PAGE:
London Marathon

Got up at 5:15 AM to run the London Marathon course. I figure since I am here in London, I might as well experience the London Marathon course. It was below freezing as I ambled toward the Golders Green Tube station in North London. I forgot to bring any long tights or anything like that so I borrowed my father in laws chinese style knee warmers. They were long and brown and I had a nice gap between the top and my brooks running shorts making them look like some weird 1980's leg warmers. I was waiting with for the 5:35 AM subway to Bank station with a lot of other people but I looked out of place with my Chinese leg warmers in the below freezing morning. I managed to pick the wrong train that was heading to Charing Crossing instead of Bank station. Damn. So I had to get out at Camden Town and wait 15 minutes for the train to the DLR at Bank. Finally got there and missed the DLR by 15 seconds. So I had to sit there in my leg warmers waiting for the Docklands Light Rail. I boarded and 13 stops later and 90 minutes since I started I got to my destination, Greenwich, the start of the London Marathon. During the official marathon, thousands of people are swarming the tube, but I got it to myself. I had to ask a lot of people how to get to Grenwich park and I balked at the longish walk I had to the start. Nothing like a long walk to the beginning of a marathon. It got really cold as I walked through Greenwich park to the official start. I started solo a little after 7:00 AM at the corner of Greenwich Park and Charlton Road and took off at a pretty slow clip. I forgot how much harder it is to run with poor street signs and no idea where you are. I was constantly looking at my lousy directions and then finally pulled out the iPhone for support. The first few miles were pretty dull as I headed towards Woolwich. The route heads back to Greenwich and passes the Cutty Sark which I did not even see as I was focusing on the course. I passed a University and along along the Thames heading towards Tower Bridge. Greenwich of course is famous for giving its name to the Greenwich Meridian (0° longitude) and Greenwich Mean Time. I was wondering if my garmin would show 0 longitude and it acually hit 0.00007 as I passed through town.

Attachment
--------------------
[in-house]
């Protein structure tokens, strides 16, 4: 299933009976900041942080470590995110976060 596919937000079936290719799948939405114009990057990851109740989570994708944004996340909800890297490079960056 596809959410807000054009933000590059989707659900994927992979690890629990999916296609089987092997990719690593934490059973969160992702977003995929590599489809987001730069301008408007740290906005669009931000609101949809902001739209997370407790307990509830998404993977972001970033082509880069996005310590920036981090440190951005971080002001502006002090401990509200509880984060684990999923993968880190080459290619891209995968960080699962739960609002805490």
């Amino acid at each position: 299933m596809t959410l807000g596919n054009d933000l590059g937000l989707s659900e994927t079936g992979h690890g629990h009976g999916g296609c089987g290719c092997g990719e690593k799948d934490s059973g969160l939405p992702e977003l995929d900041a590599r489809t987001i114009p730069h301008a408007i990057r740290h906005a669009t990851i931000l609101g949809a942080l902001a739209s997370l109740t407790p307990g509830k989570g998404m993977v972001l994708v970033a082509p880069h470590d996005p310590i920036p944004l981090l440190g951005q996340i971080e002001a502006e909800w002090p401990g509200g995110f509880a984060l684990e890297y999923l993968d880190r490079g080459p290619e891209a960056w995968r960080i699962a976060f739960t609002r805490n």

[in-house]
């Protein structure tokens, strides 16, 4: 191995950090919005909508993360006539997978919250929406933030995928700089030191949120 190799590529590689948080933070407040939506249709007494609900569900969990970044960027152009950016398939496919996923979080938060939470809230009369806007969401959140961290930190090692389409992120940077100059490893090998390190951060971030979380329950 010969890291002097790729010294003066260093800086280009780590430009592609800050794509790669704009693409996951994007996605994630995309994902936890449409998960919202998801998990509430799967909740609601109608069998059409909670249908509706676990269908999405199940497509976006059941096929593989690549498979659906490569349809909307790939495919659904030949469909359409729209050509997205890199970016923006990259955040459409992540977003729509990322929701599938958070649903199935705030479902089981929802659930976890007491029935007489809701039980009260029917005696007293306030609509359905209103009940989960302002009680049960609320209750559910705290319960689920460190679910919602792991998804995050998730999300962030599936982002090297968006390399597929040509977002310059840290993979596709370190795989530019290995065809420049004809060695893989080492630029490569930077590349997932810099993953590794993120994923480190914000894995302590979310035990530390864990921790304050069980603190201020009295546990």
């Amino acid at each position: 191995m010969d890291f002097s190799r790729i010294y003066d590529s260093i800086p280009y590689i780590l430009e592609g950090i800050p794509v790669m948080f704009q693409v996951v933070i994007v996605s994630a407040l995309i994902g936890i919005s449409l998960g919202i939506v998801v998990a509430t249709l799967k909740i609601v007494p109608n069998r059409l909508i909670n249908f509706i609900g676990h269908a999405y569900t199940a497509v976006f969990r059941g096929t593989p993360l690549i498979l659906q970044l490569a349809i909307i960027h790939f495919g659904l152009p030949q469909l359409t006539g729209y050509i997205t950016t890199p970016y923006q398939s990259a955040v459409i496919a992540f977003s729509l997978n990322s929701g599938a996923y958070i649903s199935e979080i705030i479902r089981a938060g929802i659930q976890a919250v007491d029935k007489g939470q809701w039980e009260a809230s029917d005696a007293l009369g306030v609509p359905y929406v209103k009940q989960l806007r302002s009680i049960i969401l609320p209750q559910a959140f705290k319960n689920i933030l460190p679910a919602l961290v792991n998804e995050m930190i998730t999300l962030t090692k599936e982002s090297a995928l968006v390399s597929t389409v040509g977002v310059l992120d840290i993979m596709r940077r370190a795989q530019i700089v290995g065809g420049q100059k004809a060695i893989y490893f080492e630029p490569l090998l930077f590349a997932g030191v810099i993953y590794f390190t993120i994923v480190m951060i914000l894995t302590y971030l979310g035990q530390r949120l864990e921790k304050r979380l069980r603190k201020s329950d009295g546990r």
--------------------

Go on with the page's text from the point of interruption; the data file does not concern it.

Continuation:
I crossed this monument taking a few photos and headed towards the Docklands and Canary Wharf. I was at mile 14 or so when I realized running mainly on concrete was taking a lot out of me. I was in a decent amount of pain, but wanted to keep going. I hit what they call the Highway and ran through Whitechapel towards the Docklands and Canary Wharf. I got incredibly lost in the Docklands and ran a much longer route than I should have asking various people which way the London Marathon went and getting contradictory answers. Oh well. I did not pay for this and this was my sick idea to do this in these damn Chinese old man knee warmers. For once I did not mind being lost and just kept going. I finally escaped Canary Wharf and the dreaded docklands and got back to the East End near Whitechapel. I missed my turn but kept heading towards town. I was at mile 23 or so when I asked how to get the Mall, the end of the race. Little did I know that its pronunced Maaal here, not Mall, and nobody had a clue what I was asking for. I kept running down the Thames and past the Millenium Dome and finally hit Big Ben. I knew the end of this marathon was somewhere. I asked more people and was pointed in the proper direction. I had no spring left in my legs as I hobbled towards the Mall and Buckingham palace. Finally, I saw the end and ran under 8 minutes per mile for the last 500 feet or so. Sweet victory was mine. My time was 5:10, but I am pretty sure I ran a good ways longer than a normal marathon as I got pretty lost several times. I also added a few miles in at the beginning and end to make sure I was good and wrecked for a day or two afterwards.

While not an official finish, I think I will remember this more than if I had signed up and paid and did it straight. The next time I am in Paris, Tokyo, or New York and have a few hours, I might try this again. Its pretty fun, alot cheaper, and the memories are a slightly different than those that come from a traditional marathon. I have run enough of them to know what they feel like.


jmilliron said…
nrmrvrk said…
Great write-up Chris. I wish I could have done it with you. That's a great idea for hitting marathons when you're traveling though.
mthead said…
New York course goes through some interesting neighborhoods, places people just don't go unless the marathon is open (sad but true). Any such issues in London?